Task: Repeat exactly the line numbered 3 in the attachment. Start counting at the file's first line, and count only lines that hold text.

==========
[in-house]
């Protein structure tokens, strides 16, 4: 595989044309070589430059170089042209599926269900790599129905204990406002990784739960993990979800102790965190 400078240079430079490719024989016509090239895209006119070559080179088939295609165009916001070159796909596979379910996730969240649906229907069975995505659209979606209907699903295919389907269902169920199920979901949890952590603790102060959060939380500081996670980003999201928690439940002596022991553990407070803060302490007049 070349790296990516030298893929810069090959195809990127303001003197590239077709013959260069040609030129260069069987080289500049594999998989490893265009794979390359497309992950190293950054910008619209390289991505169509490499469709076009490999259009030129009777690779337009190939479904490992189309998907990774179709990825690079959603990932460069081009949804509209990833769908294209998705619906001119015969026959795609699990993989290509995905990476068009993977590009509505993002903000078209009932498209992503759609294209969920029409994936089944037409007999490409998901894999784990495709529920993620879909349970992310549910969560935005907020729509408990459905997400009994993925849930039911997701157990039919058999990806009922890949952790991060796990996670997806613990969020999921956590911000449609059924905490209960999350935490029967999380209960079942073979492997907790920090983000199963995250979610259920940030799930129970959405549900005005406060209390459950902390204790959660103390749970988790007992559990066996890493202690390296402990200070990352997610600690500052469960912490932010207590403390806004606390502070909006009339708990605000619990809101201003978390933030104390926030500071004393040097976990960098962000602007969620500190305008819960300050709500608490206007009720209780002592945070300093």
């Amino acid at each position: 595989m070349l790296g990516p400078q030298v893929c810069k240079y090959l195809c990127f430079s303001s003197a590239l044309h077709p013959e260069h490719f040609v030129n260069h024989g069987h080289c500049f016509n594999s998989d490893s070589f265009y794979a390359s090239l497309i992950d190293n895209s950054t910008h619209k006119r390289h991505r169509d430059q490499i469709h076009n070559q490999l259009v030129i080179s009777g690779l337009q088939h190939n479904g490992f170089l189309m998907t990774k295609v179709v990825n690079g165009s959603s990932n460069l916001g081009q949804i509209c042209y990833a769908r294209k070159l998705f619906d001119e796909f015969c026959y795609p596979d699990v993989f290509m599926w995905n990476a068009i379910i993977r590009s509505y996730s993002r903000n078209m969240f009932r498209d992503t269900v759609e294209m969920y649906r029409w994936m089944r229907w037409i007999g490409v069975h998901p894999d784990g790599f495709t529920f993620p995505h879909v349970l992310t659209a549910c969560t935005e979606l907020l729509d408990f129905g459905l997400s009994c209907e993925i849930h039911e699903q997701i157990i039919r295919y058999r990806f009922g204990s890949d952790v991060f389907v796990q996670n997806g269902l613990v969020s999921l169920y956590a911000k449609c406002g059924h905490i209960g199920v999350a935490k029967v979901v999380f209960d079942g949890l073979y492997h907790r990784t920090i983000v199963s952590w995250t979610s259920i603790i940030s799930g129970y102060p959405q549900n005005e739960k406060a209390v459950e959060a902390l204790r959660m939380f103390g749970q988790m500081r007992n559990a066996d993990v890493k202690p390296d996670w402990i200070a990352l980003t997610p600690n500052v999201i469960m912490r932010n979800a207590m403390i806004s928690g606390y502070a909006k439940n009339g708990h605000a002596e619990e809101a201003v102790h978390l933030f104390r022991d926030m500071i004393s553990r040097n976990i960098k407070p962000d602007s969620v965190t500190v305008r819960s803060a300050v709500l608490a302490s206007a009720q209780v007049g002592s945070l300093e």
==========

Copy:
């Amino acid at each position: 595989m070349l790296g990516p400078q030298v893929c810069k240079y090959l195809c990127f430079s303001s003197a590239l044309h077709p013959e260069h490719f040609v030129n260069h024989g069987h080289c500049f016509n594999s998989d490893s070589f265009y794979a390359s090239l497309i992950d190293n895209s950054t910008h619209k006119r390289h991505r169509d430059q490499i469709h076009n070559q490999l259009v030129i080179s009777g690779l337009q088939h190939n479904g490992f170089l189309m998907t990774k295609v179709v990825n690079g165009s959603s990932n460069l916001g081009q949804i509209c042209y990833a769908r294209k070159l998705f619906d001119e796909f015969c026959y795609p596979d699990v993989f290509m599926w995905n990476a068009i379910i993977r590009s509505y996730s993002r903000n078209m969240f009932r498209d992503t269900v759609e294209m969920y649906r029409w994936m089944r229907w037409i007999g490409v069975h998901p894999d784990g790599f495709t529920f993620p995505h879909v349970l992310t659209a549910c969560t935005e979606l907020l729509d408990f129905g459905l997400s009994c209907e993925i849930h039911e699903q997701i157990i039919r295919y058999r990806f009922g204990s890949d952790v991060f389907v796990q996670n997806g269902l613990v969020s999921l169920y956590a911000k449609c406002g059924h905490i209960g199920v999350a935490k029967v979901v999380f209960d079942g949890l073979y492997h907790r990784t920090i983000v199963s952590w995250t979610s259920i603790i940030s799930g129970y102060p959405q549900n005005e739960k406060a209390v459950e959060a902390l204790r959660m939380f103390g749970q988790m500081r007992n559990a066996d993990v890493k202690p390296d996670w402990i200070a990352l980003t997610p600690n500052v999201i469960m912490r932010n979800a207590m403390i806004s928690g606390y502070a909006k439940n009339g708990h605000a002596e619990e809101a201003v102790h978390l933030f104390r022991d926030m500071i004393s553990r040097n976990i960098k407070p962000d602007s969620v965190t500190v305008r819960s803060a300050v709500l608490a302490s206007a009720q209780v007049g002592s945070l300093e």